I am convinced that the folks in Washington do not understand that primary care is currently an intensely unpopular choice of profession. There have been some massive shifts in popularity of some medical specialties, but the universal theme has been that primary care has waned.
People think it's all about debt burden, but it's not. It's nowhere near that simple. And if you want to prove it to yourself, look at the hospitalist vs the traditional internist. Finding traditional internists (folks who do both clinic and hospital work the same day) are a dying breed heading to extinction. In fact, primary care internists are harder to find in general. And it's no wonder.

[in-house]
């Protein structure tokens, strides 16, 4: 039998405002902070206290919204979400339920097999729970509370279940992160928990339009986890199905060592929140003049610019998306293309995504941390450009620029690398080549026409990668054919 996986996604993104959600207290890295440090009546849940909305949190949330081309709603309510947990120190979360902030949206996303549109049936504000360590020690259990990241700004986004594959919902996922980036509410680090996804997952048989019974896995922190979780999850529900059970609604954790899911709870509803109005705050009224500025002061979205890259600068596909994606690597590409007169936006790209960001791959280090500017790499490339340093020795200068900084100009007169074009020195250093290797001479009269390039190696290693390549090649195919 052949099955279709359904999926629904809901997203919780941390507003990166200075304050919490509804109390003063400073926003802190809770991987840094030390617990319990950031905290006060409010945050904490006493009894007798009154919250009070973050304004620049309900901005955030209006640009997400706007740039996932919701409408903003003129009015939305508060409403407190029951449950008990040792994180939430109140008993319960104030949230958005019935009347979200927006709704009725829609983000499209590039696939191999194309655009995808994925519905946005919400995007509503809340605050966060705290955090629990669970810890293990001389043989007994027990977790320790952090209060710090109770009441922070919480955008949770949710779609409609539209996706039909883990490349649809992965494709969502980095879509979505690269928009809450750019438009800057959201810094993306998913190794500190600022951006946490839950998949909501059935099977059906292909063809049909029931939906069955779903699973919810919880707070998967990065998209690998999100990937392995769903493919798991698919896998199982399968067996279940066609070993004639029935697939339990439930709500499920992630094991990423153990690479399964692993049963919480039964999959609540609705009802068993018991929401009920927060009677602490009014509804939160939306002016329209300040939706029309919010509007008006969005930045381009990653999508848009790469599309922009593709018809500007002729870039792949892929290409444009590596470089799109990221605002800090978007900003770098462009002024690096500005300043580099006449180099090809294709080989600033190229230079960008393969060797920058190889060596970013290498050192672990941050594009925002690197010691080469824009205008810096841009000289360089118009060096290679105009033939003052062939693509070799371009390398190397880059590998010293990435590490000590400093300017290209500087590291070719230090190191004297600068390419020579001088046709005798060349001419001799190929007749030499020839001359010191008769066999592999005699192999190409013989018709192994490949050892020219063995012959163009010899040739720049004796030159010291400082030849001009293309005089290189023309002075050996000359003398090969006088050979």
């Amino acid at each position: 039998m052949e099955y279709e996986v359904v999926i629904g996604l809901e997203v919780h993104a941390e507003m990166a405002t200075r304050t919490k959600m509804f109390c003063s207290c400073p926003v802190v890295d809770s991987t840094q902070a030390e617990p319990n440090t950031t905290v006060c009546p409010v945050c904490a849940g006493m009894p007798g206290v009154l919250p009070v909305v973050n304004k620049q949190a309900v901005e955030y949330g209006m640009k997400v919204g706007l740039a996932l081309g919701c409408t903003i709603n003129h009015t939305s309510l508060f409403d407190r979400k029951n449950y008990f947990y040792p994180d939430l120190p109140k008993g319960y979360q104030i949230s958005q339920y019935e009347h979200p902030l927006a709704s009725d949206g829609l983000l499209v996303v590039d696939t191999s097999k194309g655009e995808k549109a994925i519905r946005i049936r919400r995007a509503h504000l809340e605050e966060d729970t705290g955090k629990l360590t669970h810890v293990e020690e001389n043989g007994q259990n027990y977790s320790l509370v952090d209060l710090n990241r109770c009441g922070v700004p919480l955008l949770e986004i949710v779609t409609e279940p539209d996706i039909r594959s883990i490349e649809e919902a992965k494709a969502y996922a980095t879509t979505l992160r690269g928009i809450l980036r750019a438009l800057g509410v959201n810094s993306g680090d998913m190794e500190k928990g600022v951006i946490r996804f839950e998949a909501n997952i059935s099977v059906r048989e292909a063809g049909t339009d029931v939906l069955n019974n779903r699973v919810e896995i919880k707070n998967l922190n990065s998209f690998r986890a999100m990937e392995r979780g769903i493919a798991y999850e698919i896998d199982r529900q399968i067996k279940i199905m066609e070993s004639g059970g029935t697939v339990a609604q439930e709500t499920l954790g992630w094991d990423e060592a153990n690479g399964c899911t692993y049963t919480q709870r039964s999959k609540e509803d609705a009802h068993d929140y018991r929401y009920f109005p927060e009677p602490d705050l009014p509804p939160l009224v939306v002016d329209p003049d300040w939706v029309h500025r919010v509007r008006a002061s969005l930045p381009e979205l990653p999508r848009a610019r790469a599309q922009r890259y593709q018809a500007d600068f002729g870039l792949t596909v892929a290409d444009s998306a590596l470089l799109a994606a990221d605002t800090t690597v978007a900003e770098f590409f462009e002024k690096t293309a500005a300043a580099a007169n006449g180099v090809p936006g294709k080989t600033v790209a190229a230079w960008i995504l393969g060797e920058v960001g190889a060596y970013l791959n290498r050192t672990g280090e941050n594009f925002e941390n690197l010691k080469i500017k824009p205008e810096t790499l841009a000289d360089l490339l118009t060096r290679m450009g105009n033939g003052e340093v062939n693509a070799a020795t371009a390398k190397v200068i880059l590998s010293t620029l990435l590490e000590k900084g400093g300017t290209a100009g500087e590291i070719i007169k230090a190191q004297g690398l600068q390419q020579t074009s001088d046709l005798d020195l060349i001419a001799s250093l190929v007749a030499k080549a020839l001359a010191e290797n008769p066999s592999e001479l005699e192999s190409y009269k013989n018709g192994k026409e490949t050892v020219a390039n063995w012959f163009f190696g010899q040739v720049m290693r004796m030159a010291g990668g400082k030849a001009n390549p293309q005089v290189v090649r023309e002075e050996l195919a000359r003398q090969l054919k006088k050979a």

Seeing hospital patients in the morning, doing clinic in the afternoons, call every 3 or 4 days, who wants that lifestyle? Compare that to the hospitalist, who is on one week, off the next. A week off is virtually unheard of in traditional practices, but it's the norm for hospitalist work. And hospitalist pays better too.
People fondly remember the days of doctors who do home visits, with a nostalgia entirely unwarranted, and I expect that in our lifetimes, patients will reflect on the days when their regular doctor would see them in the hospital too. But that is going the way of the dinosaurs.
And the true shame of it is that a lot of hospitalists burn out, even with the free time and the extra pay. And that's why I tell people to pick something that makes you happy, because money and lifestyle can't make you happy. It just gives you more time and resources to hate your life.